PHOTOGRAPHY ROSS HONEYSETT
FIRST LAP. This is a fact. The most exciting things happen on the edges of Sydney.
From the early settlers bathing along the western side of Woolloomooloo Bay to listening to a concert on the harbour, the pleasure of body underpins the lifestyle of this metropolitan city. Consider this: you might refresh your spirit by going to the Cathedral on a Sunday morning, or you could join the crowd at the Cook + Phillip Centre, located across from the Cathedral, and forget everything except the pleasure of sun, water and the body. Did not Le Corbusier miss Sydney in his journey to the East through which he became preoccupied with landscape, sun, and forms eroded by nature?
The redeveloped Andrew (Boy) Charlton (ABC) Pool pushes the complexities of Sydney’s public arena to a new level. The design, by Lippmann Associates, embellishes program and site just enough to recode the “culture of congestion” that Rem Koolhaas, in Delirious New York, attributed to the Downtown Athletic Club, built on the bank of the Hudson River, near the southern tip of Manhattan. The analogy is a good one: if the early twentieth-century architects of New York charged that city with congestion, and envisioned a metropolis that European architects could only dream of, Sydney flattens the Manhattan-esque density across its landscape. Sydney presents a plateau, a quilt, where various “plots” embody different activities, the total pieces of which describe the everydayness of a metropolitan lifestyle that is unique in this country. Where the Downtown Athletic stacked concrete floors on top of each other, the Lippmann Associates design suspends the pool above the shores of Woolloomooloo Bay, distributing two million litres of filtered harbour water into two outdoor pools and a deck with shallow water. Here, the experience of eating, swimming and human intercourse suggests a modest version of the social “Condensers” so dear to the Russian Constructivists.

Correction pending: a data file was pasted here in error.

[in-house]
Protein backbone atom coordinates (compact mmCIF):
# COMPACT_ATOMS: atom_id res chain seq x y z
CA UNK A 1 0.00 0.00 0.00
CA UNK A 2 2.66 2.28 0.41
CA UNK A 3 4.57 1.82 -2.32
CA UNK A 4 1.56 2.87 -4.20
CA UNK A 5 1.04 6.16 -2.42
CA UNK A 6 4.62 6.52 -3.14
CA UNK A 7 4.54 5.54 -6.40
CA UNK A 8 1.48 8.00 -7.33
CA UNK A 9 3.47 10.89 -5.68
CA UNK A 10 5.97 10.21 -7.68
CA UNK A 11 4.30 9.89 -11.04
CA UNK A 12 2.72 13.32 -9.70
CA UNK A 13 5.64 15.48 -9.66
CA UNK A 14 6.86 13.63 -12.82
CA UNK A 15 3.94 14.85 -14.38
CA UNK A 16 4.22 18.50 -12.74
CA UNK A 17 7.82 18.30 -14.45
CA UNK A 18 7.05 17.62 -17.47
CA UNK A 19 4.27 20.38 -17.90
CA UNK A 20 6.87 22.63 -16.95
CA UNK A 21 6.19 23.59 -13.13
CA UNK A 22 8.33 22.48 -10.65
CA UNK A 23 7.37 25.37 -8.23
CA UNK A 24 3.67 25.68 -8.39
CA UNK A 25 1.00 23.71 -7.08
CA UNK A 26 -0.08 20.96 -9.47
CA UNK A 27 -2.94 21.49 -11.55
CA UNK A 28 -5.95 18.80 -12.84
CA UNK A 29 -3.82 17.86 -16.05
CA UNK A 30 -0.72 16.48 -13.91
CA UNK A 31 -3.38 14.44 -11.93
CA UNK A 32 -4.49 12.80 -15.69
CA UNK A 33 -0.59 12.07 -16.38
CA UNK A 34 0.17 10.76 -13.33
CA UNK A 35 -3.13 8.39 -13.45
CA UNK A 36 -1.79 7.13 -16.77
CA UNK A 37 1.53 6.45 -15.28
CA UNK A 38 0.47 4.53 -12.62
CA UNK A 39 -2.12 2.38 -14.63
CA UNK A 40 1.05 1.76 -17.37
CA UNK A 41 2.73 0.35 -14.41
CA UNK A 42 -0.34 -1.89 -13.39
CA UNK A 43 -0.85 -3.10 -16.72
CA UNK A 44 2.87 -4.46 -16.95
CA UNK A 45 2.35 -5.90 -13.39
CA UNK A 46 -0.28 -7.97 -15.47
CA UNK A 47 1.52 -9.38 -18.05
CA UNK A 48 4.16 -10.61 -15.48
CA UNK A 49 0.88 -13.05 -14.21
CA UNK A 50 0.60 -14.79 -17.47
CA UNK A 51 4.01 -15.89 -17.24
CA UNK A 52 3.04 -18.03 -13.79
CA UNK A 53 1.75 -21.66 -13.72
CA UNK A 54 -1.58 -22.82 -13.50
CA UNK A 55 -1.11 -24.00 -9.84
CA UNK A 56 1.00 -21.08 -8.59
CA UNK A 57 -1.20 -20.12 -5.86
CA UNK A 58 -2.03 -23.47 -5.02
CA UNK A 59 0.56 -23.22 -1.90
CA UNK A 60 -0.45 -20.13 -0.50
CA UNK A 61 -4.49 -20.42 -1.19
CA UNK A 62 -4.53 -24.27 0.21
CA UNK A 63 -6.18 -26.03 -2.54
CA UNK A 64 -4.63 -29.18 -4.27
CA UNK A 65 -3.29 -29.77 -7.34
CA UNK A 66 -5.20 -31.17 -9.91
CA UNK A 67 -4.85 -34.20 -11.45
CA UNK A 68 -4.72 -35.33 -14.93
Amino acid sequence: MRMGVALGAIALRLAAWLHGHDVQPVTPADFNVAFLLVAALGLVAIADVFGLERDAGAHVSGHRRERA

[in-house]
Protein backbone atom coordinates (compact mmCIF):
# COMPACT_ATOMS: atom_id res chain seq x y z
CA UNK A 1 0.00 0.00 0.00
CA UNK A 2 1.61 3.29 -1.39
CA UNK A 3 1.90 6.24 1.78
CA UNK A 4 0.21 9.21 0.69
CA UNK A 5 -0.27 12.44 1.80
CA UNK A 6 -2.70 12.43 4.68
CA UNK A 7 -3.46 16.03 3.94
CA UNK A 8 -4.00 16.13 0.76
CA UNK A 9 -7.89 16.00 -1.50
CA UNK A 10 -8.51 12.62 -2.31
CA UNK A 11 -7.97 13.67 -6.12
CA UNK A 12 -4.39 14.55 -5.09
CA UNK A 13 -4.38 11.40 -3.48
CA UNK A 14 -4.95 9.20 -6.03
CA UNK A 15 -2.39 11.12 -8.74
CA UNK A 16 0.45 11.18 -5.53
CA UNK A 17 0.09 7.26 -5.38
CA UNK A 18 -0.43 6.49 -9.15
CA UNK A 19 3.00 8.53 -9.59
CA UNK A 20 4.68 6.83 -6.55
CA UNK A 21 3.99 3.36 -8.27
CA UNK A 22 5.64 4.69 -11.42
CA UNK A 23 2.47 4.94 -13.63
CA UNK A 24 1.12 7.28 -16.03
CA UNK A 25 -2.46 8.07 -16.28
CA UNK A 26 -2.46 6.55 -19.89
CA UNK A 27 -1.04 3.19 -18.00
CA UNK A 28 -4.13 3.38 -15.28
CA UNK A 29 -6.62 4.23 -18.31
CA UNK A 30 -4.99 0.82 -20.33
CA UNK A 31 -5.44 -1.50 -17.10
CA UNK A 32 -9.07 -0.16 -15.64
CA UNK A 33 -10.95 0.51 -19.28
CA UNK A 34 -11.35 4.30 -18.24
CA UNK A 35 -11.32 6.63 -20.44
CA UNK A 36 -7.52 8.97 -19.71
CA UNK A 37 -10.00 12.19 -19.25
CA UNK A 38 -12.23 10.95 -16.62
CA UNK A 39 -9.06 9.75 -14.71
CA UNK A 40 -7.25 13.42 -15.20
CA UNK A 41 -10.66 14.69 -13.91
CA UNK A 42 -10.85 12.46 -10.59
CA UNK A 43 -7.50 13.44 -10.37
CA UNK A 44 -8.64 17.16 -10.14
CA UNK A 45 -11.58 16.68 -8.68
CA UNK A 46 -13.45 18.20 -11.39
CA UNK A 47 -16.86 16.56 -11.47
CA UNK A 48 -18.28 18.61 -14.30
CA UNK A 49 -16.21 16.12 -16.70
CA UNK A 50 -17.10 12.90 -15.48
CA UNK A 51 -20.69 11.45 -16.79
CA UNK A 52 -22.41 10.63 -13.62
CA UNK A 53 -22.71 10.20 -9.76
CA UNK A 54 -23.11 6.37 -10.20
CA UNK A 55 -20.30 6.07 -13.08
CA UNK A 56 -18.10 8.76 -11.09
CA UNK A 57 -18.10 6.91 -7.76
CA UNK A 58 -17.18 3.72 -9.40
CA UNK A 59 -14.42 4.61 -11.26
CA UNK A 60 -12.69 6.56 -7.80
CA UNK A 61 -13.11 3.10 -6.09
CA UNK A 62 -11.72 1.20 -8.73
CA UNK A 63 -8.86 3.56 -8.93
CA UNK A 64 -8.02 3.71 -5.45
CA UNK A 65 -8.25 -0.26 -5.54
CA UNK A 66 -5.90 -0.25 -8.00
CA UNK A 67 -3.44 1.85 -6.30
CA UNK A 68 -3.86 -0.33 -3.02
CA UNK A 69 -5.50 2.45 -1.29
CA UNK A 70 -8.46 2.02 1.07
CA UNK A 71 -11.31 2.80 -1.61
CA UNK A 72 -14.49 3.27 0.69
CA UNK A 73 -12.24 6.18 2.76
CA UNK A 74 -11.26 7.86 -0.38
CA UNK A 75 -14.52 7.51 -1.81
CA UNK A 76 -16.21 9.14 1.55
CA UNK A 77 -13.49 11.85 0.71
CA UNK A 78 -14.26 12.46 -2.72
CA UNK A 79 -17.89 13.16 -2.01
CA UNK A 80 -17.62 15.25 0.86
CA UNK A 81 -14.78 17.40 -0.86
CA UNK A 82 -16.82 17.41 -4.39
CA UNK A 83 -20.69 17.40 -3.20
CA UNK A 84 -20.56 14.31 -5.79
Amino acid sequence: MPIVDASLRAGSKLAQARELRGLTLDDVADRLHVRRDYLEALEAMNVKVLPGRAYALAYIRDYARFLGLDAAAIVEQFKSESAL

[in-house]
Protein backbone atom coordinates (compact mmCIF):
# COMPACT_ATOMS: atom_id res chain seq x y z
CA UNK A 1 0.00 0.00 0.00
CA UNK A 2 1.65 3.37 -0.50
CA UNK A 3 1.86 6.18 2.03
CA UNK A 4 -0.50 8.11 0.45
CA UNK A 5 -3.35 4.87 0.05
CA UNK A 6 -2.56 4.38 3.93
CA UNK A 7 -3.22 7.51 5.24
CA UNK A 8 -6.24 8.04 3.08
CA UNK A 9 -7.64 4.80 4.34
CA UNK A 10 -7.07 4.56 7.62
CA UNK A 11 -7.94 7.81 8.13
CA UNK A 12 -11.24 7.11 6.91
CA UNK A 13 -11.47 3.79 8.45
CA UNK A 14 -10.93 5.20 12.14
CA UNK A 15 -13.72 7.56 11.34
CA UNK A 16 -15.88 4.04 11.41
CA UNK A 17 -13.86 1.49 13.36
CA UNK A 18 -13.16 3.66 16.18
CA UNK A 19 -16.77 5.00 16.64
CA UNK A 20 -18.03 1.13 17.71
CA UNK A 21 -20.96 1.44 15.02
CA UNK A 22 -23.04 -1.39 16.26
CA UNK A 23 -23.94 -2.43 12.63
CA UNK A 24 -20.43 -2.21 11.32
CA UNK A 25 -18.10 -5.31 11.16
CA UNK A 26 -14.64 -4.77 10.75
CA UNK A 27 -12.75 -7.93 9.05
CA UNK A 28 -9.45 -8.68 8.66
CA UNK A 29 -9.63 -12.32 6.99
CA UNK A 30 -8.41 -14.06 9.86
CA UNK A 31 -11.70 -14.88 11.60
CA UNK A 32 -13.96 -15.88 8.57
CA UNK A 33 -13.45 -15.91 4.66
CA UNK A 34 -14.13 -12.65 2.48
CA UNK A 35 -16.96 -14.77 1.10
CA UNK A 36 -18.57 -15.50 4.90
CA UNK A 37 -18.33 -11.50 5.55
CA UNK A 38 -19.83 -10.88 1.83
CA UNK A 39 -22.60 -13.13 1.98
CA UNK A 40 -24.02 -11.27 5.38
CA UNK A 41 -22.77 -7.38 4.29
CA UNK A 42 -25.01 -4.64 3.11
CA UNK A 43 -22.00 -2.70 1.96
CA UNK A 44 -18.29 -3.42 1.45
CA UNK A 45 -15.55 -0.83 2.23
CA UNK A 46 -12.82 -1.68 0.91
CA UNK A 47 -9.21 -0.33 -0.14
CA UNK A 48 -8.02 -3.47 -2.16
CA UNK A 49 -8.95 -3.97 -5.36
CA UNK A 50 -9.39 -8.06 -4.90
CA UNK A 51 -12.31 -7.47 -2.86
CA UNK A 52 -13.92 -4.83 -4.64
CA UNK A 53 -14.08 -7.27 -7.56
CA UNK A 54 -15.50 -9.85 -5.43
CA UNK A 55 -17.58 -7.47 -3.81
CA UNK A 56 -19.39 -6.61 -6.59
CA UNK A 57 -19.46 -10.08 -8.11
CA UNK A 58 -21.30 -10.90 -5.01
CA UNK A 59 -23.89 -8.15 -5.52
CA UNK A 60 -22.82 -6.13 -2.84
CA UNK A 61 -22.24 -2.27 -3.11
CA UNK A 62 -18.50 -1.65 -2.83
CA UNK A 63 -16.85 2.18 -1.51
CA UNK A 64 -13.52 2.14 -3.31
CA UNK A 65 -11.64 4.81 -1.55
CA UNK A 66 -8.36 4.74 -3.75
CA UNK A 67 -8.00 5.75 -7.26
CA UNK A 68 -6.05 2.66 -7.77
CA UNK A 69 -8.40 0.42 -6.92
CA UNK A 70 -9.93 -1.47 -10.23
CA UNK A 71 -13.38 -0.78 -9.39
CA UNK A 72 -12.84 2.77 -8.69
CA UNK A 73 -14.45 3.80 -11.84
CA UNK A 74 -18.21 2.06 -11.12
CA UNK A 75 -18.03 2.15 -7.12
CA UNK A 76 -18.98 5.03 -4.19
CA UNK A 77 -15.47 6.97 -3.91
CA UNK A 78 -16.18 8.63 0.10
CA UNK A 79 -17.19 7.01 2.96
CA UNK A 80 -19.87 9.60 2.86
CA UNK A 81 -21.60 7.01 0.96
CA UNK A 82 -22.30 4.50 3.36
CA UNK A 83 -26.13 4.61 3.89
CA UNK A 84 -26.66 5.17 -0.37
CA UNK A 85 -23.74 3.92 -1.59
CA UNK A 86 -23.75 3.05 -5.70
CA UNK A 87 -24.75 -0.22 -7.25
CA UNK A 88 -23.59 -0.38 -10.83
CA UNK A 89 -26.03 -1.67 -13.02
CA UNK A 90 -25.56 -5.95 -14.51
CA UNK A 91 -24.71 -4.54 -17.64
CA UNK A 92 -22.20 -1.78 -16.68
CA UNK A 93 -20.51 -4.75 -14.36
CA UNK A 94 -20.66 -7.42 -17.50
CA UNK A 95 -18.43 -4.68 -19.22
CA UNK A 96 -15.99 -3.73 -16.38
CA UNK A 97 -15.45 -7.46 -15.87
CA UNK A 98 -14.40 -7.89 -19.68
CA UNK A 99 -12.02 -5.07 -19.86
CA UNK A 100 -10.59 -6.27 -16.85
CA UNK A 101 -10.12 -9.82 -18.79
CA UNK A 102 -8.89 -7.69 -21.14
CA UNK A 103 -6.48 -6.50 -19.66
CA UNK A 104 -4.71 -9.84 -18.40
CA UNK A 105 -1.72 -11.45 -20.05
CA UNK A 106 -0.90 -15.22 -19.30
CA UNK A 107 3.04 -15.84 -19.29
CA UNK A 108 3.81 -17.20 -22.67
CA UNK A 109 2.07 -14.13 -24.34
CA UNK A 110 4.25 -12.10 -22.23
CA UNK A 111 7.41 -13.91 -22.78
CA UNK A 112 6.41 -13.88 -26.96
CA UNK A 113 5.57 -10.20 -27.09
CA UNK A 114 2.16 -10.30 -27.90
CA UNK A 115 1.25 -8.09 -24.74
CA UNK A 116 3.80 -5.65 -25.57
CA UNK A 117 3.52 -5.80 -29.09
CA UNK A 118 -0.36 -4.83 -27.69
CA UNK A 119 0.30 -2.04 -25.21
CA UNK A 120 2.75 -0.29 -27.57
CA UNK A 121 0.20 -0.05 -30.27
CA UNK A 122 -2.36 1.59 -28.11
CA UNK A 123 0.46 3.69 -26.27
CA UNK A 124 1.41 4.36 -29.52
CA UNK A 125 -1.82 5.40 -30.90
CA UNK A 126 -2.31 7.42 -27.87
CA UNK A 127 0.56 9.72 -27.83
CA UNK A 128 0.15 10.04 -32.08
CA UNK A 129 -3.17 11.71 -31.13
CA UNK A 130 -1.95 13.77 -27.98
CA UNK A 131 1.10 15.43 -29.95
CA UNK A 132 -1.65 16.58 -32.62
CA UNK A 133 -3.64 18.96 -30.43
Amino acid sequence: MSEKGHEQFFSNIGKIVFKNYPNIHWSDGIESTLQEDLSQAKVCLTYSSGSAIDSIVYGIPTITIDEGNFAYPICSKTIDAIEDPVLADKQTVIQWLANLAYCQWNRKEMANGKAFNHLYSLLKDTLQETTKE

SECOND LAP. Lippmann Associates’ design for the ABC Pool recalls the Miesian idea of “almost nothing” (a term which I find more satisfactory than the ubiquitous “minimalism”). This strategy discharges all possible narratives attributable to architecture except that of the site, which, in this particular case, means the amalgamation of landscape, memory and ruin. Every architectonic element – the direction of the suspended roof; the metallic brise-soleil that wraps the building and yet, like a swimming suit, also leaves some parts of the body of the building naked; and most importantly, the entrance bridge – is conceived and embellished to ensure the importance of the idea of architecture as landscape and nothing more.
This conjunction of architecture and landscape can also be understood within a dense recoding of the recent past. In the late 70s, postmodern architectural debate was hinged on the origin of architecture. Some were fascinated by typological investigations; others took the opportunity to simulate historical forms; still others considered archaic mythologies as the opening door to the beginning of architecture. (I am reminded of Claude Levi-Strauss’s structuralist discourse on primeval experiences. And of the New York Five architects’ recollection of the early modern formalism that was peppered with a sense of abstraction and “play” peculiar to the “primitive” work of art.) This rush for historical sentiment was modified by Vittorio Gregotti’s argument that making the landscape is the project of architecture. In response to the prevalence of image making, he wrote, “But in reality, the notion of landscape has been internally eroded by blind frantic occupation of space, and the neonaturalism that opposes this process is just as harmful to any human idea of landscape” (Inside Architecture, 1996, p. 14). Gregotti’s point is pertinent to Lippmann Associates’ attempt to mark the landscape without nostalgia, and without reducing architecture to a fetishised object, as much of today’s popular architecture does.